Interpol, the international police body, has put six of the suspects in the FIFA corruption scandal on their “red notice” list, a designation that will make it virtually impossible for those individuals to travel.
While the designation is not the equivalent of an arrest warrant for the suspects, it advises them that they are subject to the possibility of arrest anywhere they might travel.
Of the six suspects, two are former FIFA officials, while four were sports media executives.
Jack Warner, who formerly held the positions of FIFA vice president and CONCACAF president, had already been arrested in his home nation of Trinidad and Tobago, but had since been released before the red notice was issued.
Similarly, former FIFA executive committee member Nicolas Leoz of Paraguay was already under house arrest at the time of his red notice being announced.
The four executives receiving red notices included Argentinians Alejandro Burzaco, Hugo Jinkis, and Mariano Jinkis, as well as Brazilian broadcast executive Jose Margulies.
The Argentinians are charged with paying over $100 million in bribes in order to secure media rights to various soccer tournaments.
Blatter Applauded at FIFA Headquarters
The FIFA scandal reached the highest office in the organization (and perhaps the most powerful person in sports) on Tuesday, when president Sepp Blatter made the announcement that he would resign from his post sometime in the next year, as soon as a replacement could be elected.
Blatter’s announcement came just days after he had been re-elected to the office for the fifth time.
Upon returning to FIFA’s Zurich headquarters on Wednesday, Blatter was given a ten-minute standing ovation by staff members.
According to reports, he gave the 400 staff members in attendance a similar message to the one he told the soccer world on Tuesday: that FIFA needed to undergo reforms, particularly in the executive committee.
According to Reuters, a source close to FIFA said that it was ultimately Blatter’s own advisors that convinced him to step down from the presidency following the ongoing criminal probe into FIFA by American and Swiss law enforcement agencies.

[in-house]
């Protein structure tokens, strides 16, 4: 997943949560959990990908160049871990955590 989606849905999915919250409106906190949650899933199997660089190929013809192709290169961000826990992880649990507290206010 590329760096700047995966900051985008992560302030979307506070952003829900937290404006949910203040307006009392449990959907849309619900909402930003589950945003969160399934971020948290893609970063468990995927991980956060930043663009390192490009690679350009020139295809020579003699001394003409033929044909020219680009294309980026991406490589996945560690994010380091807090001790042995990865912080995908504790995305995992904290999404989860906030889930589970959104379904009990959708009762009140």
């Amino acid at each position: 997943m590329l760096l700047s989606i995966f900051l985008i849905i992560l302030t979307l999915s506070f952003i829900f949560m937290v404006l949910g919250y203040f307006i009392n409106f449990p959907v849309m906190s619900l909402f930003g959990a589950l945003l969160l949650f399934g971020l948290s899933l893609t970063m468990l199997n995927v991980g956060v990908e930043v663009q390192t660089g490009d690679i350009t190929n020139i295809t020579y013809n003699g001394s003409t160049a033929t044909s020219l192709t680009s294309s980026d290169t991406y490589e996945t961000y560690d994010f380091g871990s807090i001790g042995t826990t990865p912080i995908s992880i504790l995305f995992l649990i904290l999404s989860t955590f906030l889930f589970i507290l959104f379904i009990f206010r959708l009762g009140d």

While Blatter himself had yet to be implicated in any of these probes, it was still embarrassing for the association’s leader, who saw even his chief lieutenant facing accusations of corruption and bribery.
Numerous Candidates Could Vie for FIFA Presidency
In the day since Blatter’s announcement, much of the speculation by media members and football fans has been about who his successor will be. There are several viable candidates, though a few stand out as having the best odds of taking his place.
UEFA president Michel Platini appears to be the favorite, both among pundits and the bookmakers at William Hill, who list him at 6-5 odds. UEFA was a hotbed of criticism for Blatter, and Platini had previously asked Blatter not to run for reelection.
Another popular choice will be Prince Ali bin al-Hussein of Jordan, who was the only person to run against Blatter in the most recent election.
He’s listed at 7-4 odds, and the Jordanian Football Association says that it is looking into FIFA’s own rules to see if Prince Ali should be granted the position based on his second-place finish in Friday’s election.
But there are likely to be many candidates throw about in the days and weeks to come, particularly without the specter of an unbeatable Sepp Blatter to scare prominent members of the soccer community from running.
For instance, Venezuelan president Nicolas Maduro suggested that Argentine legend Diego Maradona should be the next FIFA president, noting that Maradona had long been trying to root out corruption in FIFA even when few others seemed to care.